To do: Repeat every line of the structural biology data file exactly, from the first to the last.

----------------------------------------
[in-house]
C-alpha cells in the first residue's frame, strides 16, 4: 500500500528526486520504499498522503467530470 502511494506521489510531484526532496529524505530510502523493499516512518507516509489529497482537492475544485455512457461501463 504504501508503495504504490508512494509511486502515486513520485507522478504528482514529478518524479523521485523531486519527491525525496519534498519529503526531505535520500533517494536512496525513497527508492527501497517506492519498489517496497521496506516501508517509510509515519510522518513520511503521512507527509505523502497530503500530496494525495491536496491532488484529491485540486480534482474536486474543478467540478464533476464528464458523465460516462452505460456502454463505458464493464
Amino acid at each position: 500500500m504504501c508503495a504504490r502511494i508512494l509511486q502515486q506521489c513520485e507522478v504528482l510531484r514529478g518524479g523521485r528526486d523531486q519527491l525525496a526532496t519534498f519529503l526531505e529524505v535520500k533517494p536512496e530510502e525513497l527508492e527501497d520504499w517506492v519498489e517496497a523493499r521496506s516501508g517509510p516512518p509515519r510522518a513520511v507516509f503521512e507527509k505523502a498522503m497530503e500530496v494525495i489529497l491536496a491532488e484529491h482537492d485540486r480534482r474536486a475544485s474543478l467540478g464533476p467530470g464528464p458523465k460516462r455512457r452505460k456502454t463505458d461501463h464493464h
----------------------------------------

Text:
[in-house]
C-alpha cells in the first residue's frame, strides 16, 4: 500500500528526486520504499498522503467530470 502511494506521489510531484526532496529524505530510502523493499516512518507516509489529497482537492475544485455512457461501463 504504501508503495504504490508512494509511486502515486513520485507522478504528482514529478518524479523521485523531486519527491525525496519534498519529503526531505535520500533517494536512496525513497527508492527501497517506492519498489517496497521496506516501508517509510509515519510522518513520511503521512507527509505523502497530503500530496494525495491536496491532488484529491485540486480534482474536486474543478467540478464533476464528464458523465460516462452505460456502454463505458464493464
Amino acid at each position: 500500500m504504501c508503495a504504490r502511494i508512494l509511486q502515486q506521489c513520485e507522478v504528482l510531484r514529478g518524479g523521485r528526486d523531486q519527491l525525496a526532496t519534498f519529503l526531505e529524505v535520500k533517494p536512496e530510502e525513497l527508492e527501497d520504499w517506492v519498489e517496497a523493499r521496506s516501508g517509510p516512518p509515519r510522518a513520511v507516509f503521512e507527509k505523502a498522503m497530503e500530496v494525495i489529497l491536496a491532488e484529491h482537492d485540486r480534482r474536486a475544485s474543478l467540478g464533476p467530470g464528464p458523465k460516462r455512457r452505460k456502454t463505458d461501463h464493464h